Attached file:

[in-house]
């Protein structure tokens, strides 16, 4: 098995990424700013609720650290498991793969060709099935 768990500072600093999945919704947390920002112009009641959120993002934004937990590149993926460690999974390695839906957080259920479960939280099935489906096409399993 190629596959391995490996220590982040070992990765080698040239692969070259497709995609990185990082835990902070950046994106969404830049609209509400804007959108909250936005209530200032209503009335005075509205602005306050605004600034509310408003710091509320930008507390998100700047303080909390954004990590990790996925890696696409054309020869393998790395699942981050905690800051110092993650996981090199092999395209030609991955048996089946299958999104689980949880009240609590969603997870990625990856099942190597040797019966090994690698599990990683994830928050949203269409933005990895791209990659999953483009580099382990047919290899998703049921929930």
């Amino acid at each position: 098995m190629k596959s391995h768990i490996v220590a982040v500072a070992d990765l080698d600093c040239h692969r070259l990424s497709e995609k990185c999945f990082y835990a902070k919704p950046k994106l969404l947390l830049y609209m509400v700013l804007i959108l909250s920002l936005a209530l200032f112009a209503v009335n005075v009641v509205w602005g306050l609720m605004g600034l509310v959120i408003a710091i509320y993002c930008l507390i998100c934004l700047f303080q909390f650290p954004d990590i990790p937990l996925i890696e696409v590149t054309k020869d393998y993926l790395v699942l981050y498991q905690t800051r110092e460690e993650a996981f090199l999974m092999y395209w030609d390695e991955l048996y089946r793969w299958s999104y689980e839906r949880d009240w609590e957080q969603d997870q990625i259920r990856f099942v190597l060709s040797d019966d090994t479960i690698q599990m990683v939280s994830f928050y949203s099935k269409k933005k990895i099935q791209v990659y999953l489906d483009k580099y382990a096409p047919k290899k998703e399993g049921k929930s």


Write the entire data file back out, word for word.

[in-house]
């Protein structure tokens, strides 16, 4: 098995990424700013609720650290498991793969060709099935 768990500072600093999945919704947390920002112009009641959120993002934004937990590149993926460690999974390695839906957080259920479960939280099935489906096409399993 190629596959391995490996220590982040070992990765080698040239692969070259497709995609990185990082835990902070950046994106969404830049609209509400804007959108909250936005209530200032209503009335005075509205602005306050605004600034509310408003710091509320930008507390998100700047303080909390954004990590990790996925890696696409054309020869393998790395699942981050905690800051110092993650996981090199092999395209030609991955048996089946299958999104689980949880009240609590969603997870990625990856099942190597040797019966090994690698599990990683994830928050949203269409933005990895791209990659999953483009580099382990047919290899998703049921929930």
């Amino acid at each position: 098995m190629k596959s391995h768990i490996v220590a982040v500072a070992d990765l080698d600093c040239h692969r070259l990424s497709e995609k990185c999945f990082y835990a902070k919704p950046k994106l969404l947390l830049y609209m509400v700013l804007i959108l909250s920002l936005a209530l200032f112009a209503v009335n005075v009641v509205w602005g306050l609720m605004g600034l509310v959120i408003a710091i509320y993002c930008l507390i998100c934004l700047f303080q909390f650290p954004d990590i990790p937990l996925i890696e696409v590149t054309k020869d393998y993926l790395v699942l981050y498991q905690t800051r110092e460690e993650a996981f090199l999974m092999y395209w030609d390695e991955l048996y089946r793969w299958s999104y689980e839906r949880d009240w609590e957080q969603d997870q990625i259920r990856f099942v190597l060709s040797d019966d090994t479960i690698q599990m990683v939280s994830f928050y949203s099935k269409k933005k990895i099935q791209v990659y999953l489906d483009k580099y382990a096409p047919k290899k998703e399993g049921k929930s």